While it may feel cathartic, venting anger doesn’t purge aggression from your system or improve psychological state. In fact, it’s more likely to increase anger and aggressiveness. The theory on which the idea of venting is based has been repeatedly disproved since the 1950s, but the venting myth remains.
Venting may make you feel great when you’re angry, but it doesn’t help you act great. Contrary to popular myth, venting anger has no real value to you at all. Say it with me now: Venting has no value and is a good habit to avoid.
But don’t take just my word for it. Let’s hear what one of the top social psychology researchers in the world has to say about venting, anger, and aggression. In the following 30-minute audio, Dr. Brad Bushman graciously addresses questions I commonly field from clients and audiences, like these:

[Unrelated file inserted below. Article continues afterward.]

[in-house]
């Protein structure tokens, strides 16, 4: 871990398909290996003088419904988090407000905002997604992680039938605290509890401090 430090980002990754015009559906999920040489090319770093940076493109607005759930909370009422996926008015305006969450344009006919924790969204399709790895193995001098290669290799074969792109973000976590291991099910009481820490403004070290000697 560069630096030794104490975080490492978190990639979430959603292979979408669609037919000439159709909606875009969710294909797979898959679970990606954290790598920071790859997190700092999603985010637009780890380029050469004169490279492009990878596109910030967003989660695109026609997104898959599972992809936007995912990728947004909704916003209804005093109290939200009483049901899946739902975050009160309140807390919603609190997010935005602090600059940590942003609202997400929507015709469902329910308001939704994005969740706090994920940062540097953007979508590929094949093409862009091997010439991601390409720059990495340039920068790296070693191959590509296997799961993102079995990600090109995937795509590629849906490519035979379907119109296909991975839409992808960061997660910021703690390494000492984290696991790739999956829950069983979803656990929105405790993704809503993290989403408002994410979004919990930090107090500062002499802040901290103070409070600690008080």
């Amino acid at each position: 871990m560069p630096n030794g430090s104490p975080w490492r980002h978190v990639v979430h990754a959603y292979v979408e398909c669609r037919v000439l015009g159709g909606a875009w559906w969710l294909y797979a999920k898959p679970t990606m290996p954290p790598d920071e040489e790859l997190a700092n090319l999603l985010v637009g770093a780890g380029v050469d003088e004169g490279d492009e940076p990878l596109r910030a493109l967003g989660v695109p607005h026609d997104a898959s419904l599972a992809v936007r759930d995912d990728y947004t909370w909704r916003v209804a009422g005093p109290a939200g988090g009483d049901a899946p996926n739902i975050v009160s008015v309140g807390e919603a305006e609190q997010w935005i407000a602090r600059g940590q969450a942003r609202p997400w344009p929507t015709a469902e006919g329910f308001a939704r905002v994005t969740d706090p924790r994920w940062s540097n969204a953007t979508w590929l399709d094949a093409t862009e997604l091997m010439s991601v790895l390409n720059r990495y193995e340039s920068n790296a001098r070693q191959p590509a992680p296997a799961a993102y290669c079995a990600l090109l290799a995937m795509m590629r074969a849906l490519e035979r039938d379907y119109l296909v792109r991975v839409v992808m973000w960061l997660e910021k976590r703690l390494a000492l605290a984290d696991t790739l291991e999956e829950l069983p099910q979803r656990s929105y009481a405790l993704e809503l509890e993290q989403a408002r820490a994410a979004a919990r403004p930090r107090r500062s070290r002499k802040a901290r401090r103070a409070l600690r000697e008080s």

- Where did we get the idea that catharsis is beneficial?
- Why do people persist in believing in the benefit of venting?
- What’s the difference between venting and the reasonable expression of emotion?
- How are catharsis, venting, rumination, anger, and aggression related?
- When is physical activity helpful for calming anger–and when is it not?
- Instead of venting, what can you do that really does work to calm yourself down?
- What one simple thing can you do to avoid being “hangry”?
Tammy Lenski interviews Dr. Brad Bushman
The real message anger is trying to deliver
During conflict, focusing mostly on anger’s behavior instead of on anger’s real message is like burying the lede in a news story.Read the article